While these statistics make the health risks of casual sex outside of a marital relationship clear, there are severe emotional hazards as well. Today, many simply focus on the physical act of intimacy and neglect emotional aspects. Parents must explain to their children that sex is as emotional an experience as it is physical. It is meant to maintain an intimate marital bond as well as to conceive children.

Engaging in illicit sexual activity can emotionally affect one’s life in ways a young person can never have imagined. For example, adolescent teenagers are often overwhelmed with feelings of guilt, embarrassment, resentment, and tension after being pressured or coerced into intercourse. An unplanned pregnancy only exacerbates these complex emotions and creates even more confusion. Clearly an unplanned pregnancy changes the life of a young, single mother forever. These feelings can very easily give way to a deeper, clinical depression. In the current promiscuous climate where the emphasis on intimacy is overwhelmingly physical, the very meaning of intimacy and marriage is replaced with shallow notions of pleasure and enjoyment.

The Digital Age of Easy Access—All the Way on the Internet

Recent surveys reveal that teenagers and young adults spend an average of 16.7 hours a week on the Internet. That’s excluding email. Add in another 13.6 hours watching TV, 12 hours listening to the radio, 7.7 hours talking on the phone, and six hours reading books and magazines (personal, not scholastic) and that means that our children are getting bombarded with sexual messaging for more than a third of their waking day every day. That the Internet serves as a repository of illicit material for lustful teens proves that parents must show discretion in the amount of freedom they are willing to give to their children on the Internet.

Whether checking e-mail or simply booking a flight, there remains a tremendous amount of inadvertent exposure to sexually suggestive advertisements and websites. Teens are routinely exposed to websites and images on the Internet that would make any parent nervous. Constant exposure to this environment of sexual promiscuity on the Internet desensitizes teens and generates feelings of indifference to or even acceptance of this culture of promiscuity. As a result, many young people today do not consider clearly forbidden acts, such as fornication, to be “all that serious.” It is treated as nonchalantly as the act of shaking hands.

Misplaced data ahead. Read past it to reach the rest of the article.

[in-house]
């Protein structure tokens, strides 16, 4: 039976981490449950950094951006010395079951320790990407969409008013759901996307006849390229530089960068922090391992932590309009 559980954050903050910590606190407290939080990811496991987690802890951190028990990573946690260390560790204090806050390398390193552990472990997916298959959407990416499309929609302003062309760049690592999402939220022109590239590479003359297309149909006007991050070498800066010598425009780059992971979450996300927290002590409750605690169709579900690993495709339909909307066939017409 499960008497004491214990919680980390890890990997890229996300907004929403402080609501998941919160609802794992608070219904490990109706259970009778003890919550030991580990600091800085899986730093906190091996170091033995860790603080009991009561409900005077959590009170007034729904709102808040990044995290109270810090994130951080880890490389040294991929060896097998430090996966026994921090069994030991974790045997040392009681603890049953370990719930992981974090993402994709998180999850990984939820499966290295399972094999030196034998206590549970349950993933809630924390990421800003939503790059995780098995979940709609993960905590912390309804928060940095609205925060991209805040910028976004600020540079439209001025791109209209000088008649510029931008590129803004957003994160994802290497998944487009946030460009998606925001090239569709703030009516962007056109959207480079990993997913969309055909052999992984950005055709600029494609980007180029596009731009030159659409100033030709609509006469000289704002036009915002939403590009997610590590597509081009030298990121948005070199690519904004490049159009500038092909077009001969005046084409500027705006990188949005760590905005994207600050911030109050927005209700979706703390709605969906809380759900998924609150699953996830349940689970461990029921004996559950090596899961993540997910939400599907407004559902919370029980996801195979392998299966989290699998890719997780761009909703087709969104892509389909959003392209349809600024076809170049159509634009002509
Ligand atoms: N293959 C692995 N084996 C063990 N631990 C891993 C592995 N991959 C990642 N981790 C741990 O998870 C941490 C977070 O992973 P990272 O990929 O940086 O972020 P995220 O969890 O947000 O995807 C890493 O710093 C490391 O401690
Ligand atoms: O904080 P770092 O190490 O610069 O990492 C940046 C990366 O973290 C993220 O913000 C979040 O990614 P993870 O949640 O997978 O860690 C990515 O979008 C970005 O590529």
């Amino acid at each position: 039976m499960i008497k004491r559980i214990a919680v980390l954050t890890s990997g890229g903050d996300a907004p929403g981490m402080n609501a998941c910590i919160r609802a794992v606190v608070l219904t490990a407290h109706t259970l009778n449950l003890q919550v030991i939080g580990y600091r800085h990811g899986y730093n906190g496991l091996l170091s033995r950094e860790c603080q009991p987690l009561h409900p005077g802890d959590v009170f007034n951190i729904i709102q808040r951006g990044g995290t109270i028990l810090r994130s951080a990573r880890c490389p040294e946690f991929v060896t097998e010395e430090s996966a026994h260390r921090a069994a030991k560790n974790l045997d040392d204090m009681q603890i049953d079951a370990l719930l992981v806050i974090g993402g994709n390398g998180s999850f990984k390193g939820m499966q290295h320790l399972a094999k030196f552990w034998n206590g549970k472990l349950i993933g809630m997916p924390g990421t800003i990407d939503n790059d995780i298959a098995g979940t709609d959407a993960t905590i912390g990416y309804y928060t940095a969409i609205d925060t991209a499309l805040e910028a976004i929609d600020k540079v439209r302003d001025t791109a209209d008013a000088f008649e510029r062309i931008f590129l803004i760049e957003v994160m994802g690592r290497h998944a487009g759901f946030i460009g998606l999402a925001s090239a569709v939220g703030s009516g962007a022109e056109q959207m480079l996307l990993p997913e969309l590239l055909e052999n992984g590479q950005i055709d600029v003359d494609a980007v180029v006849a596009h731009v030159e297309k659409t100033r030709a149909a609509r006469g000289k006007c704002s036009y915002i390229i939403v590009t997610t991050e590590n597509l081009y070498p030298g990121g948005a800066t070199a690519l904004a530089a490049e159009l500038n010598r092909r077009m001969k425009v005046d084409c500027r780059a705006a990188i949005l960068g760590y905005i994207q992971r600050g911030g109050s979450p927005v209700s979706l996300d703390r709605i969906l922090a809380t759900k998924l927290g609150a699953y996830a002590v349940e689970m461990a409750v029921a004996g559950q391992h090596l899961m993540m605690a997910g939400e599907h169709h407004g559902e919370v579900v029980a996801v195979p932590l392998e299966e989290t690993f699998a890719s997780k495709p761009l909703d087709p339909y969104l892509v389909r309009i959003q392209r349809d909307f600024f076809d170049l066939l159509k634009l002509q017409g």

With teens spending such an exorbitant amount of time on the Internet, it is important that parents realize how vulnerable children truly are in cyberspace. Rather than suffer through the embarrassment of posing questions about sex to their parents, many teens resort to searching the Internet for answers. This can be trumped by a parent simply initiating discussions about sex with his or her child. Parents need also to remind their children that eliminating their exposure to this sort of material on the Internet is an important part of maintaining modesty and piety.

The Best Guidance—Leading by Example

Everyone knows—including countless empirical researchers who have applied the survey science to prove it—that the very best way to teach is by example. The actions of parents play a far greater role in influencing children than mere words. Parents should exemplify the characteristics they want their children to have.

The ideals of commitment and partnership, for example, can be exemplified by one’s own marriage. Parents should try to nourish and celebrate their own marital union and demonstrate respect and affection for each other regularly, in whatever ways they feel appropriate.

The topic of how parents should show affection to one another in front of their children to teach this value has been discussed before in these pages. And I know that different cultures hold their own values on this topic. But parents ought also to understand how affection is commonly displayed, not merely in the culture they have come out of, but also in the culture they now live in—with their children, for our children are surely taking competing cues from the external environment of their total immersion.

Our children need to see that their parents do love and honor one another. This demonstrates a feeling of security and solid belief in one’s own values. The example of a father’s dealings with his own mother, wife, and daughter sends a very powerful message to his son about respect and treatment of women.

None of our native cultures outweighs the Sunnah of the Prophet, and it is abundantly clear in the hadiths that he clearly expressed his love and commitment to his wives in an unmistakable way and through a variety of behaviors, from playfulness, to attentive listening, to service, to dutiful and indulgent intimacy—indulging his wives, that is.

By applying and teaching the standards of behavior found in the Quran and in the life of Prophet Muhammad, parents have the very best mechanisms with which they can counteract the pervasive influence of sexual promiscuity in our communities and times. This is the straight path upon which to raise morally God-conscious and sexually healthy human beings—who have a message of salvation and modesty to give to society.